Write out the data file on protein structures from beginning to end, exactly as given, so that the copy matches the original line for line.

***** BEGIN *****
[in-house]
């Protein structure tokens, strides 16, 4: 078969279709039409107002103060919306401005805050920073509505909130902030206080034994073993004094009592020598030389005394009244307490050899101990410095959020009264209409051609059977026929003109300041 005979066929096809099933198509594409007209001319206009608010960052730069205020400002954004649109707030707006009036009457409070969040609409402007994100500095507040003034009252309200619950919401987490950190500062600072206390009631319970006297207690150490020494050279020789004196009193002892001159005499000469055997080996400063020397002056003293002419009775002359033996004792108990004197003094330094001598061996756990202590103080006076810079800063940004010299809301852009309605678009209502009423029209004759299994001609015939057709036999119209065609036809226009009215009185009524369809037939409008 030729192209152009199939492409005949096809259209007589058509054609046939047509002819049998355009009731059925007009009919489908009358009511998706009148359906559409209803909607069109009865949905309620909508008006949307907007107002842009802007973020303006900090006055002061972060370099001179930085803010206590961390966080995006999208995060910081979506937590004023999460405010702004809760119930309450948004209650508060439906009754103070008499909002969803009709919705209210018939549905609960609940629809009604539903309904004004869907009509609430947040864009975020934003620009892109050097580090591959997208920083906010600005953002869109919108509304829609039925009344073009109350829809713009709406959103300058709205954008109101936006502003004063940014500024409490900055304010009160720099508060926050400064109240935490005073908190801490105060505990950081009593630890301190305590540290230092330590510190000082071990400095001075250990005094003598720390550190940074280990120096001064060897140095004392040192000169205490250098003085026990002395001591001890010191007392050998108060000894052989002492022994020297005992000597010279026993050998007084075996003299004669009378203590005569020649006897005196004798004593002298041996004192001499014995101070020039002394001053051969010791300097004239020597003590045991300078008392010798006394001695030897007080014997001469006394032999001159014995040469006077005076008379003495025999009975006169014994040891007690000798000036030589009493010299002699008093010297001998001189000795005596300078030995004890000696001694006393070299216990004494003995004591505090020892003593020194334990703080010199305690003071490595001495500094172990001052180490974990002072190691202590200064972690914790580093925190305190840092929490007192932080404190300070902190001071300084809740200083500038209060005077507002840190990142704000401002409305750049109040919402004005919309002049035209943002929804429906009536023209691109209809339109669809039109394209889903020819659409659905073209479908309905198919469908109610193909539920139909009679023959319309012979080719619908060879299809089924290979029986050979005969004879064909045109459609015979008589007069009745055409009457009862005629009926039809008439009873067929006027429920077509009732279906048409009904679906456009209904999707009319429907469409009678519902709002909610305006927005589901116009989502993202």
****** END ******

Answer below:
[in-house]
């Protein structure tokens, strides 16, 4: 078969279709039409107002103060919306401005805050920073509505909130902030206080034994073993004094009592020598030389005394009244307490050899101990410095959020009264209409051609059977026929003109300041 005979066929096809099933198509594409007209001319206009608010960052730069205020400002954004649109707030707006009036009457409070969040609409402007994100500095507040003034009252309200619950919401987490950190500062600072206390009631319970006297207690150490020494050279020789004196009193002892001159005499000469055997080996400063020397002056003293002419009775002359033996004792108990004197003094330094001598061996756990202590103080006076810079800063940004010299809301852009309605678009209502009423029209004759299994001609015939057709036999119209065609036809226009009215009185009524369809037939409008 030729192209152009199939492409005949096809259209007589058509054609046939047509002819049998355009009731059925007009009919489908009358009511998706009148359906559409209803909607069109009865949905309620909508008006949307907007107002842009802007973020303006900090006055002061972060370099001179930085803010206590961390966080995006999208995060910081979506937590004023999460405010702004809760119930309450948004209650508060439906009754103070008499909002969803009709919705209210018939549905609960609940629809009604539903309904004004869907009509609430947040864009975020934003620009892109050097580090591959997208920083906010600005953002869109919108509304829609039925009344073009109350829809713009709406959103300058709205954008109101936006502003004063940014500024409490900055304010009160720099508060926050400064109240935490005073908190801490105060505990950081009593630890301190305590540290230092330590510190000082071990400095001075250990005094003598720390550190940074280990120096001064060897140095004392040192000169205490250098003085026990002395001591001890010191007392050998108060000894052989002492022994020297005992000597010279026993050998007084075996003299004669009378203590005569020649006897005196004798004593002298041996004192001499014995101070020039002394001053051969010791300097004239020597003590045991300078008392010798006394001695030897007080014997001469006394032999001159014995040469006077005076008379003495025999009975006169014994040891007690000798000036030589009493010299002699008093010297001998001189000795005596300078030995004890000696001694006393070299216990004494003995004591505090020892003593020194334990703080010199305690003071490595001495500094172990001052180490974990002072190691202590200064972690914790580093925190305190840092929490007192932080404190300070902190001071300084809740200083500038209060005077507002840190990142704000401002409305750049109040919402004005919309002049035209943002929804429906009536023209691109209809339109669809039109394209889903020819659409659905073209479908309905198919469908109610193909539920139909009679023959319309012979080719619908060879299809089924290979029986050979005969004879064909045109459609015979008589007069009745055409009457009862005629009926039809008439009873067929006027429920077509009732279906048409009904679906456009209904999707009319429907469409009678519902709002909610305006927005589901116009989502993202």